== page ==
ogwɛga [ ˩ ˥ (4-1) ˩ ] practises only that
    sort of oracle. Other doctors
    may know the method, but they
    are not called ɔb-ogwɛga. If
    another doctor does not know
    the ogwɛga, he may have to call
    in an ɔb-ogwɛga. The ɔb-ogwɛga
    is paid for his work, but he is
    also a farmer, as the money he
    earns is not a sufficient liveli-
    hood. The oracle is learned from
    another ogwɛga doctor (without
    staying with him); itie [ ˩ ˥ ] (the
    code) is said to take at least
    three months to learn. After
    this, eria [ ˩ ˥ ], the analysis of the
    code-words, is learnt. That is
    said to take more than six
    months. If a man is too keen
    on learning eria so that he starts
    on it before knowing itie pro-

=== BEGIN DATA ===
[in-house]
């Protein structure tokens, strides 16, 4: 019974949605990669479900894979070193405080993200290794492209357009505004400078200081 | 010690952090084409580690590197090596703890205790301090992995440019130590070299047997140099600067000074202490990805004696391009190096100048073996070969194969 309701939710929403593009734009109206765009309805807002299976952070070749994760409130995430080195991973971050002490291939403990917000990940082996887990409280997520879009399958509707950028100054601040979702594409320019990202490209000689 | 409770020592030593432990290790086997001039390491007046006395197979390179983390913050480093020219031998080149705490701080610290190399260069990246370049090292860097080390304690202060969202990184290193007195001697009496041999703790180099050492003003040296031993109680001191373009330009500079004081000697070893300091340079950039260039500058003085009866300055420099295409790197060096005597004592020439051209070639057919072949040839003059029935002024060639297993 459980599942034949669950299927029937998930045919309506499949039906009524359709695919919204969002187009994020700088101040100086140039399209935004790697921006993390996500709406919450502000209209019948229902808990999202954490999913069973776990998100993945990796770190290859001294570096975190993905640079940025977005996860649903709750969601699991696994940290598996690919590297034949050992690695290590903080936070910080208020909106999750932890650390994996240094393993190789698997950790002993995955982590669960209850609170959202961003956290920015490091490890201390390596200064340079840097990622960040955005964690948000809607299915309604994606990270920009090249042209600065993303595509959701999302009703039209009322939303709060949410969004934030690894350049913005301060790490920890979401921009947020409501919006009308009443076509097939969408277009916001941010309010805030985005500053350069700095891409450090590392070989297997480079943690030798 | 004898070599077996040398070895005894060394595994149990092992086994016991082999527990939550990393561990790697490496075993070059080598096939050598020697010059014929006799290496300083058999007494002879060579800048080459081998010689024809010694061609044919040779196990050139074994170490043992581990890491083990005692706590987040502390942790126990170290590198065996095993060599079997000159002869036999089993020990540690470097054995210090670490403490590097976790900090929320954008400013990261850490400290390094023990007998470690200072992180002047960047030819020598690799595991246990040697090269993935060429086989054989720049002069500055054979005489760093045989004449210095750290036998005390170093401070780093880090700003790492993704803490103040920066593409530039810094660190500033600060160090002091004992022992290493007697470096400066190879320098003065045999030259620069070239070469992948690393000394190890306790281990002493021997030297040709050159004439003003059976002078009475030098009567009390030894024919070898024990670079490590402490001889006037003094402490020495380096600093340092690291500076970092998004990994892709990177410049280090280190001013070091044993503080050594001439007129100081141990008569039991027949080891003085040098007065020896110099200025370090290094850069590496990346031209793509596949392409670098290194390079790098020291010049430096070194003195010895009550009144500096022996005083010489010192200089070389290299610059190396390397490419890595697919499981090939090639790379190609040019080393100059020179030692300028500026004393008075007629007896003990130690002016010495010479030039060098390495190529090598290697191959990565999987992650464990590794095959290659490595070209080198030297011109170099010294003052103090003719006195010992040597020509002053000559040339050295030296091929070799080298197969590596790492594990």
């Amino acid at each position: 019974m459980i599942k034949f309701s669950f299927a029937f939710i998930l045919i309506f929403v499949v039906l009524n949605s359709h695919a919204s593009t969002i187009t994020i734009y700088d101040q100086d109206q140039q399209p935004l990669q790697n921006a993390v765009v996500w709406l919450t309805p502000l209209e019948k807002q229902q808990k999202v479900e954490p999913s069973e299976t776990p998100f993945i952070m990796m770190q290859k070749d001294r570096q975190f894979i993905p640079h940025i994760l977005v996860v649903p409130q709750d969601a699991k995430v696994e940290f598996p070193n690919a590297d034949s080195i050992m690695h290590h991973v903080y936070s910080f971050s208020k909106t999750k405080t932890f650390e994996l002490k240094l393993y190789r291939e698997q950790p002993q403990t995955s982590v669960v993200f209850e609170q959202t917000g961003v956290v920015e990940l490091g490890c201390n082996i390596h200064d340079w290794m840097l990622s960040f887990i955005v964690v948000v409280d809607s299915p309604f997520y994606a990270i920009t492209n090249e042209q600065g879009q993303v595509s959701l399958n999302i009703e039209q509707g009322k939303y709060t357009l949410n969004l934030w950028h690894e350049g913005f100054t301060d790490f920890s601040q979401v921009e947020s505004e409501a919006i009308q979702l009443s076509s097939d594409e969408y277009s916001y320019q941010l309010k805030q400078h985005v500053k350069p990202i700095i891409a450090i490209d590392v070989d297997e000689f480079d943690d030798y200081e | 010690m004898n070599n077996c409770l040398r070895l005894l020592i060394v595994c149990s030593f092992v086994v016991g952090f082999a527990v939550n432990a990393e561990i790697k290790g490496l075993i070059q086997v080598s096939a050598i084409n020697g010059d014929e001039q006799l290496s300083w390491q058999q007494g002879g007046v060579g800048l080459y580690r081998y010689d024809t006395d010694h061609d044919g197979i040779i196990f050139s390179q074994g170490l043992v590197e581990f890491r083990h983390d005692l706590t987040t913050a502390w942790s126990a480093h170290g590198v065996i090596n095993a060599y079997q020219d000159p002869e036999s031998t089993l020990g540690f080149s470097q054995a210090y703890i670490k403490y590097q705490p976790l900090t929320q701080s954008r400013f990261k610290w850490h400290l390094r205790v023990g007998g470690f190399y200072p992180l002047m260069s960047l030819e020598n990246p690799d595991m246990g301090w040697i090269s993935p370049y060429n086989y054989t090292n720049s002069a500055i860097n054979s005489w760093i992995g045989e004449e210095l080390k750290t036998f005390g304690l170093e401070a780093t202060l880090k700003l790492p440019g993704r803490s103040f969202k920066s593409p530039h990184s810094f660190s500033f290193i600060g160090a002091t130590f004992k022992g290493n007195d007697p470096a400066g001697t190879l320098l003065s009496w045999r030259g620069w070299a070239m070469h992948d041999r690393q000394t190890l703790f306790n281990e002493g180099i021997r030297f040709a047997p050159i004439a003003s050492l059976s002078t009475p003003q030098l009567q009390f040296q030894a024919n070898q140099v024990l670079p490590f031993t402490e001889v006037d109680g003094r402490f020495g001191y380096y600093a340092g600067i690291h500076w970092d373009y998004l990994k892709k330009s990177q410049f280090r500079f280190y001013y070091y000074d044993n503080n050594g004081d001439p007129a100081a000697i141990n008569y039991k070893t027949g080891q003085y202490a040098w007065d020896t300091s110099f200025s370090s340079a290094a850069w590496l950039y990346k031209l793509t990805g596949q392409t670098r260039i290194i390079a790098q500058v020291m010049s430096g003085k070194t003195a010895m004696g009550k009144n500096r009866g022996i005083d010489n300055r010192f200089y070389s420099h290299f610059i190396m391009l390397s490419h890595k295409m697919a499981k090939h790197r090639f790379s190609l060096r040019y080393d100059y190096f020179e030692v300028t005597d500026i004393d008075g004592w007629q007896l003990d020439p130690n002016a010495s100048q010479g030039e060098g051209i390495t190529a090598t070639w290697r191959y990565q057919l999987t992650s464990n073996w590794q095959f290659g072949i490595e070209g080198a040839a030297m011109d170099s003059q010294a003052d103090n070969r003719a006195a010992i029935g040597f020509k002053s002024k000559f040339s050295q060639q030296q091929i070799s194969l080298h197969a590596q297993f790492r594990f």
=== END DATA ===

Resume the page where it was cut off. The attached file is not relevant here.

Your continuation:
perly, he is supposed never to
    learn itie correctly. Then he is
    called: ɔʋ̃a n-ɔgu-eria xɛ‿iha
    [ ˩ ˩ ˥ ˥ ˥ ˦ ˩ ˥ ˩ ] “a man who knows
    analysis waits for the oracle,
    i.e. the calling out”. An ewawa
    learner must be a servant under
    a doctor. The ewawa doctor, who
    is always an Osũ [ ˩ ˥ ] priest, also
    undertakes cures, but they are
    not as good as the ɔb-odĩ. Most
    of them also give food to witches.
    Their servant is called ohãgbã
    [ ˩ ˩ ˩ ] or ɔwaisɛ [ ˩ ˩ ˩ ]. The ap-
    prenticeship takes four to seven
    years because the pupils learn
    cures at the same time. Ewawa
    doctors are payed with money
    and they only farm when they
    have a big family. They make
    many charms, e.g. some for
    traders ensuring good husiness,
    some warding off danger for
    travellers, some against witches
    for sick people, etc. Especially